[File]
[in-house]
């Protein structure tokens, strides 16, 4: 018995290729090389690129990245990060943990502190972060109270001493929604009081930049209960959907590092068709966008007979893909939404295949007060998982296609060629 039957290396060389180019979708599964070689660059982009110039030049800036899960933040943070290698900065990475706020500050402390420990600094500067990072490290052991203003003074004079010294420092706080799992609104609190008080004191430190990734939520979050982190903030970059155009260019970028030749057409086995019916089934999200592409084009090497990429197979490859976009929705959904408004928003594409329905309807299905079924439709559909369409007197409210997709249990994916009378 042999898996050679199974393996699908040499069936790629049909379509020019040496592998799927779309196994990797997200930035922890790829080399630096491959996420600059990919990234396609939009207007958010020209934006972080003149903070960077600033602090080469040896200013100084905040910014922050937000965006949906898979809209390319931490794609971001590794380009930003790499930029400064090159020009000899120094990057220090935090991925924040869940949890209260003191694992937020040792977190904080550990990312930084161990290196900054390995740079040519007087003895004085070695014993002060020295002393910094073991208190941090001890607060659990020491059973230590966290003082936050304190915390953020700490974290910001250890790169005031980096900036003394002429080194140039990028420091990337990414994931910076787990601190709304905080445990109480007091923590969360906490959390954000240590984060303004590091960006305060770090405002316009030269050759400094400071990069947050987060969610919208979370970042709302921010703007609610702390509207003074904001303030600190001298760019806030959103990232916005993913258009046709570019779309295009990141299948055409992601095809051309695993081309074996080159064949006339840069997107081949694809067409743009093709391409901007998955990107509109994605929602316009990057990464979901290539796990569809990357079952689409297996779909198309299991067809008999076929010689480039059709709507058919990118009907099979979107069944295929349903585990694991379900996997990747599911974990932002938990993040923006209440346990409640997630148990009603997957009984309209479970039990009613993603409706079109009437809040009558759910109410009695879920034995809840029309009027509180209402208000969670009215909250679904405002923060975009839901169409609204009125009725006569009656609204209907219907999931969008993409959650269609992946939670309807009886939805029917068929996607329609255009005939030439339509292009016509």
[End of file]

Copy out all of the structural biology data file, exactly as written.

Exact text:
[in-house]
């Protein structure tokens, strides 16, 4: 018995290729090389690129990245990060943990502190972060109270001493929604009081930049209960959907590092068709966008007979893909939404295949007060998982296609060629 039957290396060389180019979708599964070689660059982009110039030049800036899960933040943070290698900065990475706020500050402390420990600094500067990072490290052991203003003074004079010294420092706080799992609104609190008080004191430190990734939520979050982190903030970059155009260019970028030749057409086995019916089934999200592409084009090497990429197979490859976009929705959904408004928003594409329905309807299905079924439709559909369409007197409210997709249990994916009378 042999898996050679199974393996699908040499069936790629049909379509020019040496592998799927779309196994990797997200930035922890790829080399630096491959996420600059990919990234396609939009207007958010020209934006972080003149903070960077600033602090080469040896200013100084905040910014922050937000965006949906898979809209390319931490794609971001590794380009930003790499930029400064090159020009000899120094990057220090935090991925924040869940949890209260003191694992937020040792977190904080550990990312930084161990290196900054390995740079040519007087003895004085070695014993002060020295002393910094073991208190941090001890607060659990020491059973230590966290003082936050304190915390953020700490974290910001250890790169005031980096900036003394002429080194140039990028420091990337990414994931910076787990601190709304905080445990109480007091923590969360906490959390954000240590984060303004590091960006305060770090405002316009030269050759400094400071990069947050987060969610919208979370970042709302921010703007609610702390509207003074904001303030600190001298760019806030959103990232916005993913258009046709570019779309295009990141299948055409992601095809051309695993081309074996080159064949006339840069997107081949694809067409743009093709391409901007998955990107509109994605929602316009990057990464979901290539796990569809990357079952689409297996779909198309299991067809008999076929010689480039059709709507058919990118009907099979979107069944295929349903585990694991379900996997990747599911974990932002938990993040923006209440346990409640997630148990009603997957009984309209479970039990009613993603409706079109009437809040009558759910109410009695879920034995809840029309009027509180209402208000969670009215909250679904405002923060975009839901169409609204009125009725006569009656609204209907219907999931969008993409959650269609992946939670309807009886939805029917068929996607329609255009005939030439339509292009016509």